“You have to get out now. Leave now!” the storm chasers yelled, making their voices heard above the din of the storm.
As softball-sized hail pummeled the rooftop of her barn at Celestial Stables, on the Orr Family Farm, Lindsay White and her partner Randy Weidner ran for their lives as the EF 5 Oklahoma tornado bore down on the barn where they kept two prized off-track Thoroughbreds and his racing Quarter Horses.
She hesitated for a moment: “I said I wanted to hitch up the trailer first,” White says. “But there was no time.”
So, with only the clothes that they wore, they scooped up three frenzied dogs on the way to their truck, leapt into the front seat, and gunned it toward the nearby interstate.
Two-and-a-half miles up the road, they listened in fear, in prayer, and finally in utter shock to a radio news broadcast reporting the behemoth tornado that ripped through Oklahoma May 20, had just made a direct hit on the farm they just fled.
“At first we had hope,” says White, owner of Plain as Bay Eventing. “We know tornados can jump around, and we were hoping it jumped our barn.”
And there was no trace of her partner’s racing Quarter Horses, which he ran at nearby Canterbury Park in Shakopee.
“We got back to the farm 45 minutes later and by the looks of it, you’d never know there was a training center and a horse farm there,” she says. “It was gone.”
Carefully picking their way through the mangled debris, past twisted metal of horse trailers, and the bodies of dead horses, White searched for four days for theirs.
“The USDA came in and piled the horses up, and they washed off their faces so you could recognize them,” she says. “But even with that, it was hard to recognize your own.”
They had one who had been decapitated and could not be identified, but she suspects the animal in question, based on distinctive markings on his body, may have been her prized eventing prospect, Heavenly Due.
Now five weeks since she walked that wasteland with her partner, trying to take it all in, White says they are making due in temporary housing, and planning a future as they mourn the loss of their animals.
The recollections of her special horses, and all the hope and promise they held, comprise memories she clings to, and the stories that, after their deaths, still make her smile.
In Florida earlier this year, though it now feels like a lifetime ago, White rode Heavenly Due in a clinic with Olympic equestrian James Wofford. With pride, she recalls how the famous rider was quite impressed with her little Thoroughbred, who had 40 starts on the track and had earned $100,000, before he began training for Eventing.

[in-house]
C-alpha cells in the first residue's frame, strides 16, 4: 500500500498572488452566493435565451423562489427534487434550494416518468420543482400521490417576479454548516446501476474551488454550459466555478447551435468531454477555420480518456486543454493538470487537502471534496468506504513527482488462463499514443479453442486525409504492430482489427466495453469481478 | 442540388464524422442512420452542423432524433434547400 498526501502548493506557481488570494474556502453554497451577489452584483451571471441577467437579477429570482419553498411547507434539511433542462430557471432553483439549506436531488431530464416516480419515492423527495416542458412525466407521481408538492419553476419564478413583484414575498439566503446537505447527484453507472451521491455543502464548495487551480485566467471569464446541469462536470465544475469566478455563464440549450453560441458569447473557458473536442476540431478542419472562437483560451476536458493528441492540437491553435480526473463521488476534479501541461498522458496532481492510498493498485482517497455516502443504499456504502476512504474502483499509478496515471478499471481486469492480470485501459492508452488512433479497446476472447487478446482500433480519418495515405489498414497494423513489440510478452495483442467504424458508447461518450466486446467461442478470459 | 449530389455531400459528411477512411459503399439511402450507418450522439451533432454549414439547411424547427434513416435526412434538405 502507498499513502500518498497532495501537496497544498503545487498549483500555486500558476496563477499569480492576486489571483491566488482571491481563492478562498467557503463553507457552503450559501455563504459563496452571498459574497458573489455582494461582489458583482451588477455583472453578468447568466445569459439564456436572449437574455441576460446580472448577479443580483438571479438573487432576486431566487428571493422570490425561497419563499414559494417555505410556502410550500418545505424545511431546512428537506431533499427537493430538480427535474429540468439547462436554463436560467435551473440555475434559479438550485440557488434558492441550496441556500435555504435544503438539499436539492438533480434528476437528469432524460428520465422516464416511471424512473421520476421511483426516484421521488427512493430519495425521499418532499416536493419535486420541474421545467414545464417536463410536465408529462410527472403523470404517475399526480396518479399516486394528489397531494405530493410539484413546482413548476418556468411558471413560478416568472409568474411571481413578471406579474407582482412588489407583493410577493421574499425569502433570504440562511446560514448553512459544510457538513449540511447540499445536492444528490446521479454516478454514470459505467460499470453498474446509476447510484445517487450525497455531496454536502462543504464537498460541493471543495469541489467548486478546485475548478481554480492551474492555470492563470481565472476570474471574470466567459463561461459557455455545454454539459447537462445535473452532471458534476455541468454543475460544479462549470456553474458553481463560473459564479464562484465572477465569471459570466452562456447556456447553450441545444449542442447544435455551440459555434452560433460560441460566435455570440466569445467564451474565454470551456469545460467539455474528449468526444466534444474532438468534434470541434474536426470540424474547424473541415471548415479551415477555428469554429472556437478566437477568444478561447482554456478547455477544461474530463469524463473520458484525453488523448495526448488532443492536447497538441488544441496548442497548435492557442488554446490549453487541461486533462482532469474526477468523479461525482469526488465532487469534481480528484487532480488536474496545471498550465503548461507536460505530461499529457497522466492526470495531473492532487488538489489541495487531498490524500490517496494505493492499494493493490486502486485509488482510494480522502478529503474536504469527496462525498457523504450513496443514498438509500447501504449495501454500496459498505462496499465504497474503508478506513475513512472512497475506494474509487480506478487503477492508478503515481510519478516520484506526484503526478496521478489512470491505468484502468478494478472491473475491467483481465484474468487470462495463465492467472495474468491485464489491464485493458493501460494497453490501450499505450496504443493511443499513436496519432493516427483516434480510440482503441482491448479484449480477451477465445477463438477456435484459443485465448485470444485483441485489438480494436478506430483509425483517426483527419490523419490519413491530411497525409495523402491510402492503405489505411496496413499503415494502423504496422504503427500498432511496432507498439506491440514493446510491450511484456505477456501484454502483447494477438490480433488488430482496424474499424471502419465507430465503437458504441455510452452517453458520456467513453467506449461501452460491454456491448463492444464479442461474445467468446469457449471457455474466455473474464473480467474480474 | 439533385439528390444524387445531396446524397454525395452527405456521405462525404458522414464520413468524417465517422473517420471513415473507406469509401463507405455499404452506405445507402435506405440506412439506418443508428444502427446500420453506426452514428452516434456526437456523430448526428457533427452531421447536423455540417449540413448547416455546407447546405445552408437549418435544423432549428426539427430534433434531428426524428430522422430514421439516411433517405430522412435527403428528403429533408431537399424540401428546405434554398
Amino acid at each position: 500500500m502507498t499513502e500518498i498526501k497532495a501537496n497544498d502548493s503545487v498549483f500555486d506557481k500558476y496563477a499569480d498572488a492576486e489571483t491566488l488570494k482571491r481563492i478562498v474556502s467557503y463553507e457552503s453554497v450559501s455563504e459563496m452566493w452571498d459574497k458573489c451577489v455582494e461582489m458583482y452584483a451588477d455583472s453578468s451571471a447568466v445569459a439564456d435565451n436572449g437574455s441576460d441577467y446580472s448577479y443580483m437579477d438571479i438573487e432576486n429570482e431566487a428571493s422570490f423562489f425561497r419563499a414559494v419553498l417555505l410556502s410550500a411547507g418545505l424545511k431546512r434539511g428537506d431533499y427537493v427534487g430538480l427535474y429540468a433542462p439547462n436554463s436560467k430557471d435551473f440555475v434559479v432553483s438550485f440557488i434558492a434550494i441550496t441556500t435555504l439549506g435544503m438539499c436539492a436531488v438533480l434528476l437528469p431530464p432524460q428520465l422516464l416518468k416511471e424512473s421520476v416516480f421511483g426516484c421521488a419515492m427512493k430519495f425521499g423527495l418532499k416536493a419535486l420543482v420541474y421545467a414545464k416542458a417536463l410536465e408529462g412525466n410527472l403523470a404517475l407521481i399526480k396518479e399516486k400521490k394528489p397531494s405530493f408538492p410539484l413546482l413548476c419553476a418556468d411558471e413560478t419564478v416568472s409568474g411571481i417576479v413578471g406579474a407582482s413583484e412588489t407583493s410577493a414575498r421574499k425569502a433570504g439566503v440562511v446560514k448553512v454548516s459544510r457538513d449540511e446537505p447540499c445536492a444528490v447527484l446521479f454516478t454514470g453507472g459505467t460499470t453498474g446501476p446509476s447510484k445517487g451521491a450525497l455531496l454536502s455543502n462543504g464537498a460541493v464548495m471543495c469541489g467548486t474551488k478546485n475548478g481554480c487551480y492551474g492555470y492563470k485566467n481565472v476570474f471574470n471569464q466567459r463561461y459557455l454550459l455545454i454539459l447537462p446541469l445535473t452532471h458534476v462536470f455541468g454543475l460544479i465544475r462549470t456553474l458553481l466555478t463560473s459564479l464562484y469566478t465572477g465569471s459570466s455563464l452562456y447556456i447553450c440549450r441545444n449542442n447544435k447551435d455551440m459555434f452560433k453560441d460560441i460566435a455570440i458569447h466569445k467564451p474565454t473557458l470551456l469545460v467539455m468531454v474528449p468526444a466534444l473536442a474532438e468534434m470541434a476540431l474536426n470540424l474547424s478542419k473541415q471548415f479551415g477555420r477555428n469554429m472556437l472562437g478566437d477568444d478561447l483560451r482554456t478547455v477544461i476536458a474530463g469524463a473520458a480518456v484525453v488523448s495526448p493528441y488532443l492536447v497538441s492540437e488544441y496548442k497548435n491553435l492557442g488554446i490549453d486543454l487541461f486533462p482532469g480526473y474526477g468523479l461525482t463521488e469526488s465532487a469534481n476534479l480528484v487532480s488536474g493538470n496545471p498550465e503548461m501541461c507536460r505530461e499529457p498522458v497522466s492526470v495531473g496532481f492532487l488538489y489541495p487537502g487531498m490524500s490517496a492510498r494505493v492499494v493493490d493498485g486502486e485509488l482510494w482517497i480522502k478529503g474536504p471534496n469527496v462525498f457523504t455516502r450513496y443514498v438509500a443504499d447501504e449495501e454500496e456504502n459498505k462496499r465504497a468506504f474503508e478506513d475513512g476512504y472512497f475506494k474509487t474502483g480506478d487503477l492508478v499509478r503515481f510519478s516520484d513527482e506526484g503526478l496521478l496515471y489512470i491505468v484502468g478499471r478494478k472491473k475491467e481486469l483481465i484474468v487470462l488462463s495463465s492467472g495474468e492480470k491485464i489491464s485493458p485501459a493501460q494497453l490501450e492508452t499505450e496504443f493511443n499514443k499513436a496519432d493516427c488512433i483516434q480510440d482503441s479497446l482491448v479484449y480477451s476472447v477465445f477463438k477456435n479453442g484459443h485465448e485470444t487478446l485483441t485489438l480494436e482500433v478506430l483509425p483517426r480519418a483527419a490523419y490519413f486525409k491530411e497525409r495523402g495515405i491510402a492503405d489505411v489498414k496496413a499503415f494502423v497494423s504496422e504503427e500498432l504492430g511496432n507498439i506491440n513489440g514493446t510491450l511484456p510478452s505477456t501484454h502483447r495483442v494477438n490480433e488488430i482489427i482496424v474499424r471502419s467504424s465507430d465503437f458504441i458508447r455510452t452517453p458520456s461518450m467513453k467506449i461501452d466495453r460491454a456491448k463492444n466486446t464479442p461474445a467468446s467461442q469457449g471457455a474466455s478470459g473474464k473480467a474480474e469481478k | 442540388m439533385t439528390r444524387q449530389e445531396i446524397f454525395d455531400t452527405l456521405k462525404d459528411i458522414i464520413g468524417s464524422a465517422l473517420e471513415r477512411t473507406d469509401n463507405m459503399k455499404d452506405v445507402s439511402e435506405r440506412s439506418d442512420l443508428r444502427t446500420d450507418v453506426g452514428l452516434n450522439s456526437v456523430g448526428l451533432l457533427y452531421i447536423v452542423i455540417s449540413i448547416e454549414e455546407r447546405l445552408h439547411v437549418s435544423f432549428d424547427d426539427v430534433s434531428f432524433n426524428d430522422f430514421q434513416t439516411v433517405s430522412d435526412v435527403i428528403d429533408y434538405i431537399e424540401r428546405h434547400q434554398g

“He was a beautiful horse. He was 17.1 hands and a dark, dark bay, but he looked jet black,”
White says. “He was very leggy, and a practical joker around the barn.”
In the Florida clinic, he was “brilliant,” she says. A lot of people predicted that Heavenly Due, who was competing at Preliminary Level, was the horse who would take her to eventing heights.
Her other OTTB For Instance was just five when he died in the storm; he had started to show talent as a jumper. “He would jump anything you put in front of him!”
If she smiles through tears when she recalls her horses, she swells with a mix of emotion—gratefulness, amazement— at the outpouring of help offered by fellow horsemen and sympathizers across the country.
The couple has a place to live, temporarily, after the racetrack opened up a dormitory room to them.
And horses – beautiful, fine animals to help carry them further from tragedy – have been donated to both of them!
Texas equestrian Stephanie Cook, of Hill Country Riding Academy in San Antonio is giving White an eight-year-old OTTB named Coda Bear, a rescue horse who will become White’s next eventing project. And her partner has been given three horses to help him rebuild his racing business.
The eventing community has flooded her with letters of support, including many hailing from none other than top Eventer Phillip Dutton, who experienced a devastating barn fire recently.
“The support I’ve gotten from the Eventing community has been incredible. I don’t even have a horse yet, but I have outfits for him and for myself!” she says. “And I’ve gotten letters from so many people, everyone has been so supportive and absolutely incredible. I don’t think I would have even been thinking about riding again if it hadn’t been for all the support.”
Although she will never be able to replace Heavenly Due, through the kind words and donations that are nothing less than heaven sent, White is bravely facing the future.
“I was just getting started in my eventing business,” she says. “It’s kind of sad because I really was getting going, right before the tornado.”
She adds, “I’m really trying to put a lot of it behind us. “I was blessed to have my horses for the time that we had together. Of course, my two Thoroughbreds were my favorites, and I miss them most. But I love them all.
The Randall Weidner Trust Fund has been established at the Wells Fargo Bank. Checks can be written to “Randall Weidner Catastrophe Trust” and mailed to: Wells Fargo, 380 S. Marschall Rd., Shakopee, Minn. 55379.